Friday, October 24, 2008

The Temple of Kelemvor

Atop a hill in Eternity's End stands the Temple of Kelemvor, a place where the records of the dead are kept. Those who have played Mask of the Betrayer may remember this temple because it is one of the few places in the Fugue Plane that are featured in this game. The design of the area was certainly adequate, but it could have been better, in my opinion.

As is my usual practice, I ripped this area from MotB and attempted to improve on it. Taking a cue from Anduraga (a.k.a. Josh), who did a marvelous job of giving the Basilica of Lost Hope a face lift, I laid out the area using the RWS Pocket Cathedrals hakpak from Robinson Workshop. I changed a few placeables and visual effects here and there and applied the same lighting that Anduraga used in the Basilica of Lost Hope.

The result is a hauntingly beautiful piece of work, if I may say so myself.

Tuesday, October 21, 2008

Eternity's End, Upended

It has been a long time since I last posted in-game screenshots of areas from Faithless. It's high time that I end this hiatus by presenting pictures of Eternity's End in the grip of war. Although I kept OEI's original design of this area mostly intact, I made a number of significant changes to it. As mentioned in my previous post, I replaced a few houses with burnt shells. I also replaced two of the buildings with piles of rubble.

Aside from these cosmetic changes, I put up a number of makeshift barricades along some of the pathways. These barricades are made from whatever the locals would conceivably have on hand -- crates, wagons, pieces of wood nailed together, those sort of things. Characters may attempt to destroy these barricades, but they stand the risk of being mowed down with missile fire while they are at it.

Perhaps the most striking change that I did to this area was to put a very large crater in one of the streets. In the Forgotten Realms, things that go boom are sometimes employed in warfare if the combatants can afford them. Since Faithless will be an epic-level campaign, it stands to reason that such things will be used to blast the opposition.

Sunday, October 19, 2008

Hot Curbs

Making the Halloween module that I submitted to Bouncy Rock took a lot out of me, so much so that I decided to take a week off to relax a bit. Well, I'm back in the saddle now, plugging away at the toolset once more, this time for Faithless.

The next area that I've chosen to work on is Eternity's End, which I ripped from Mask of the Betrayer. In MotB, Eternity's End looks dreary but pristine, nothing like one would expect from a war-torn city. I decided to roughen it up a bit by replacing some of the houses with burnt shells.

Of course, the ground on which the houses stand must look sooty. Normally, a modder would create this look by coloring the ground grayish-black. In Eternity's End, however, the houses all stand on city curbs, which are placeables just like the houses. The only way to make the curbs appear sooty is to re-texture them. I didn't want to do this because not all houses that stand on the same type of curb will be burnt. Hence, the parts of the curb that would be sooty will vary from one instance to the other.

Fortunately, I found a way to work around this problem. The ground in Eternity's End uses the desert cobble texture, which looks sort of like the texture on the city curbs. I can color the ground sooty black, but I can't use the Color tool to color the city curb. What I can do is raise the ground under each burnt house so that the ground rises slightly above the curb. I'd have to make sure that all placeables have their Height Lock property set to True to keep from accidentally changing their height from the ground. To raise the ground, I used the Flatten tool with the following brush settings:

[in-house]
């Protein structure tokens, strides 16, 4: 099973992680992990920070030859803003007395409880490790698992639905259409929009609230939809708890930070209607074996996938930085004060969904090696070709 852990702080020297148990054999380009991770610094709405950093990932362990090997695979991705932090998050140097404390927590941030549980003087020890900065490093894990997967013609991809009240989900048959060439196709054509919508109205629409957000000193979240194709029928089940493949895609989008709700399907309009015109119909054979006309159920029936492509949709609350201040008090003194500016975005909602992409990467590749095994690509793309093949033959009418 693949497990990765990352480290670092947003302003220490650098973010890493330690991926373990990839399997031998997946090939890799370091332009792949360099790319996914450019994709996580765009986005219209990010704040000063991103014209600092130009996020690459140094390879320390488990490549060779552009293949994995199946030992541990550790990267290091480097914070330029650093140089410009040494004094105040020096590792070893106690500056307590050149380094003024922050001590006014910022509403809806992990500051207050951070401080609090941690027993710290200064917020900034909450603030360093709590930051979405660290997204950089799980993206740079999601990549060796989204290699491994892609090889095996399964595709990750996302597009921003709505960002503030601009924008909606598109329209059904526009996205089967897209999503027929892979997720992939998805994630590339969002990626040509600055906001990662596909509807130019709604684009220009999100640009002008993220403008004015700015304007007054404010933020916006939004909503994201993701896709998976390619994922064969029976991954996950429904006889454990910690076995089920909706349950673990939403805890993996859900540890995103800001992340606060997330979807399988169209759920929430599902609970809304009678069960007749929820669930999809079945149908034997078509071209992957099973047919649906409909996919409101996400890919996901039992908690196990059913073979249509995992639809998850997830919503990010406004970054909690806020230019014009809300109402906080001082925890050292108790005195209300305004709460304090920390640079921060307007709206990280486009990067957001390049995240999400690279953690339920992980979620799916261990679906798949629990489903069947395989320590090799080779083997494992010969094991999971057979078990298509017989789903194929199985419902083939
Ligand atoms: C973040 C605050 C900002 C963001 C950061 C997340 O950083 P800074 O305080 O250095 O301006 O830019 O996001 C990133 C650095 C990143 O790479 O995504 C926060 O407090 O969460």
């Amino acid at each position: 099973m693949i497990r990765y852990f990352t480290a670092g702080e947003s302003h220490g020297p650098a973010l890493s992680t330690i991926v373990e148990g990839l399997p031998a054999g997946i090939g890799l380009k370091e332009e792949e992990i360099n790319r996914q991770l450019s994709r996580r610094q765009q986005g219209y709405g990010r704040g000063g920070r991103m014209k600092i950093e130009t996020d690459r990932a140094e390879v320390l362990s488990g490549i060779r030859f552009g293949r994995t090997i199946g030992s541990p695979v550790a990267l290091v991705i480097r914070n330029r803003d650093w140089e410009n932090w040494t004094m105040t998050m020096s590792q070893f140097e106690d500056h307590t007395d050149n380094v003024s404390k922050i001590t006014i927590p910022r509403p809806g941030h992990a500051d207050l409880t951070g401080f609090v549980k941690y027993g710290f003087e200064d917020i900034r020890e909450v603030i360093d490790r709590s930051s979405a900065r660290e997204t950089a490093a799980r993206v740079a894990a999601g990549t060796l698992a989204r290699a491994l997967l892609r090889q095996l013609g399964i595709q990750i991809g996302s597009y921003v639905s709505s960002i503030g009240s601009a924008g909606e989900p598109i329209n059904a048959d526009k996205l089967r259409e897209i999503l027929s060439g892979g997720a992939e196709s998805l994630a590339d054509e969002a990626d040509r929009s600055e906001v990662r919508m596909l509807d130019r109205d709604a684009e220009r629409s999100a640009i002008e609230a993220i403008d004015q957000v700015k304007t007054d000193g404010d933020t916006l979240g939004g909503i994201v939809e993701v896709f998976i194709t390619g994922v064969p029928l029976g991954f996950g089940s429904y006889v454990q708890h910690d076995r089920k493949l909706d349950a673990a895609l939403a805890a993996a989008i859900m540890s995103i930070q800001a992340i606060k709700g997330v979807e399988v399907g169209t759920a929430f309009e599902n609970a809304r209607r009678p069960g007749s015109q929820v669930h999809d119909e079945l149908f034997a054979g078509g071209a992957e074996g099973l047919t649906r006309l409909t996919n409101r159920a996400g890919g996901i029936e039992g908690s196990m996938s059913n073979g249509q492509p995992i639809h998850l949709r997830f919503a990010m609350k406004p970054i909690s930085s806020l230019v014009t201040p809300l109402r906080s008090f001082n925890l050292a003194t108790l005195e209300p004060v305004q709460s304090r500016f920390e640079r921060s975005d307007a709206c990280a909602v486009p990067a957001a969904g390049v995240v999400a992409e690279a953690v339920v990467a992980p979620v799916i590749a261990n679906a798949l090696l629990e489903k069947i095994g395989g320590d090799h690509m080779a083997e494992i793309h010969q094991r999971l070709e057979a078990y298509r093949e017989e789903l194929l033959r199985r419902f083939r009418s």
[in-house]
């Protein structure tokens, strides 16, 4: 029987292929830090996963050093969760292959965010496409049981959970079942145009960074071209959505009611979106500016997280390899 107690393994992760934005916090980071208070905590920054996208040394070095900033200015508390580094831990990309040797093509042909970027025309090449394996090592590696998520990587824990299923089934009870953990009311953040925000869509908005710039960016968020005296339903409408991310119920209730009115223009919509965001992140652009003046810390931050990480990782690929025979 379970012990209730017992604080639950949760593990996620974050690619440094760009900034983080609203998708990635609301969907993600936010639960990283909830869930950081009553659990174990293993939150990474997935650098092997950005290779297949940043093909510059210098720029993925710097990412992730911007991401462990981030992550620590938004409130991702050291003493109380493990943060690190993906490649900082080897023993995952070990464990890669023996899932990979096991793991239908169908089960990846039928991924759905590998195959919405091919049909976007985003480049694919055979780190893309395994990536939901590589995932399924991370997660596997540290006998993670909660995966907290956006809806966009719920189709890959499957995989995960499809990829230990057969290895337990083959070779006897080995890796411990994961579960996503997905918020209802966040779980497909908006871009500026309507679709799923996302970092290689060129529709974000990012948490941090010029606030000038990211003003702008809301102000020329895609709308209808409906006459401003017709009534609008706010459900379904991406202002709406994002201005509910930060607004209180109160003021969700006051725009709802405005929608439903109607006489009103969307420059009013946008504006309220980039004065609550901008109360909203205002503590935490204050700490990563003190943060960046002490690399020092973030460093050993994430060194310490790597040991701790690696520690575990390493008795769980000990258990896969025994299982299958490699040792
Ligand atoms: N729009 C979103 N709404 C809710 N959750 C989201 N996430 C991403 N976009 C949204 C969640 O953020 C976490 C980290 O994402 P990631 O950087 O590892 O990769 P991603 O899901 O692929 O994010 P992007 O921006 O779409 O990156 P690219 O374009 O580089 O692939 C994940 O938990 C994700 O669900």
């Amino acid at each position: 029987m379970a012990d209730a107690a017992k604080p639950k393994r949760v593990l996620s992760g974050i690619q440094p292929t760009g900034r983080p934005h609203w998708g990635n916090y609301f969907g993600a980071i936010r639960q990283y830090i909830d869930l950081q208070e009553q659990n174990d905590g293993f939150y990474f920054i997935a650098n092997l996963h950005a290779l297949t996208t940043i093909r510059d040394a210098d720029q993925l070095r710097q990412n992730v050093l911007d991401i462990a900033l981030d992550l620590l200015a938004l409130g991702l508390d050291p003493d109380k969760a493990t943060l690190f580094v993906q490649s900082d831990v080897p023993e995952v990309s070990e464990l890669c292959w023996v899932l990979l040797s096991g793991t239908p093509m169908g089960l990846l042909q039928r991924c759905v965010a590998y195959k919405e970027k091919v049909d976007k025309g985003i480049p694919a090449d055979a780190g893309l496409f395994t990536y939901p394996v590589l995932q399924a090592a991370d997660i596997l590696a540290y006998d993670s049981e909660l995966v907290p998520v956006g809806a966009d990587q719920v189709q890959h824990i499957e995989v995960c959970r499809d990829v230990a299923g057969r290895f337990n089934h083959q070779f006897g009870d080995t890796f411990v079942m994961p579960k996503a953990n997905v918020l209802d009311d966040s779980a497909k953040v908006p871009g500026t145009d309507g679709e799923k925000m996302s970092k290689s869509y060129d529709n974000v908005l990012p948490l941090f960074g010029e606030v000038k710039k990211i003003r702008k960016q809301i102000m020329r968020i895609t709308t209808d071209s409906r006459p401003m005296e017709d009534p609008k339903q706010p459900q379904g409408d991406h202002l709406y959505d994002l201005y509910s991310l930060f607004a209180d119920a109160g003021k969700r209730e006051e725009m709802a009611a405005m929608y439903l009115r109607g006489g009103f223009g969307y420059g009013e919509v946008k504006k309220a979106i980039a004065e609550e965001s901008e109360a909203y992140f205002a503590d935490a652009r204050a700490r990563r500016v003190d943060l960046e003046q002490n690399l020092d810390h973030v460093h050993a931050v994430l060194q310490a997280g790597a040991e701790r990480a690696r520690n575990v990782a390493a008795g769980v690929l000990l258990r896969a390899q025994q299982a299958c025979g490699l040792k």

• Size: 3
  • Outer: 3
  • Height: varies, but generally more than 0.3 and less than 0.5
  • Pressure: 100%


The next step is to try to match the color of the raised ground with that of the curb. It's difficult to get an exact match, but I was able to get one that is close enough by using the following settings:

  • Brush Size: 6
  • Brush Outer: 0
  • Brush Pressure: 100%
  • Color: R = 117, G = 117, B = 133


Finally, I color the ground beneath the house using various shades of grayish black. For this task, my settings are as follows:

  • Brush Size: 2 or 3
  • Brush Outer: 0
  • Pressure: 100%
  • Color, Least Sooty: R = 61, G = 61, B = 61
  • Color, Sooty: R = 33, G = 33, B = 33
  • Color: Most Sooty: R = 5, G = 5, B = 5


Voila -- crispy fried curbs.

Monday, October 13, 2008

I Submit

Yesterday, I submitted my Halloween horror module to Jclef of Bouncy Rock. A few hours ago, he sent me feedback on my module. Here's what he had to say about it:

Dear Frank,

Played through last night with no bugs/issues. The module had an intuitive system, and the gameplay was scary and fun.

Oh yes... they will scream.

Frankly, that was frankin' amazing - Great work, buddy!


I felt really good about Jclef's feedback, particularly since I poured a lot of effort into my module. I was worried at first that it might be too frustrating to play, but Jclef dispelled those concerns. It's especially good to know that my horror module is actually scary. Trying to elicit chills and thrills without resorting to splatterpunk gore isn't easy, but it can be done even in a computer game. Here's hoping that the Bouncy Rock Halloween Campaign will give us NWN2 players a fun and scary experience.

Now that that's done, I shall be working on Faithless once more.

Sunday, October 12, 2008

I'm Ready for My Voice Work, Mr. DeMille

My little contribution to Bouncy Rock's Halloween campaign will be the first (and perhaps only) module that will feature me as a voice actor. Since my alter ego, Elysius, will be greeting player characters at the door, there was really no question as to who would lend his voice to the role. Of course, I could have settled for having all conversations play silently, but I felt that my module would have made more of an impact if it had actual voice overs.

Over a span of three days, I recorded, edited, and finalized thirty sound files to be played during the conversations with Elysius. It wasn't easy. Each sound file is the product of several recording takes, from which I chose the best segments to splice together. To make matters worse, I have an awful voice and a bit of an accent. I wasn't too worried about my accent, which I felt may lend an air of mystery to my character. It was my voice that needed fixing. I wanted Elysius to sound sinister, but my voice normally sounds bland.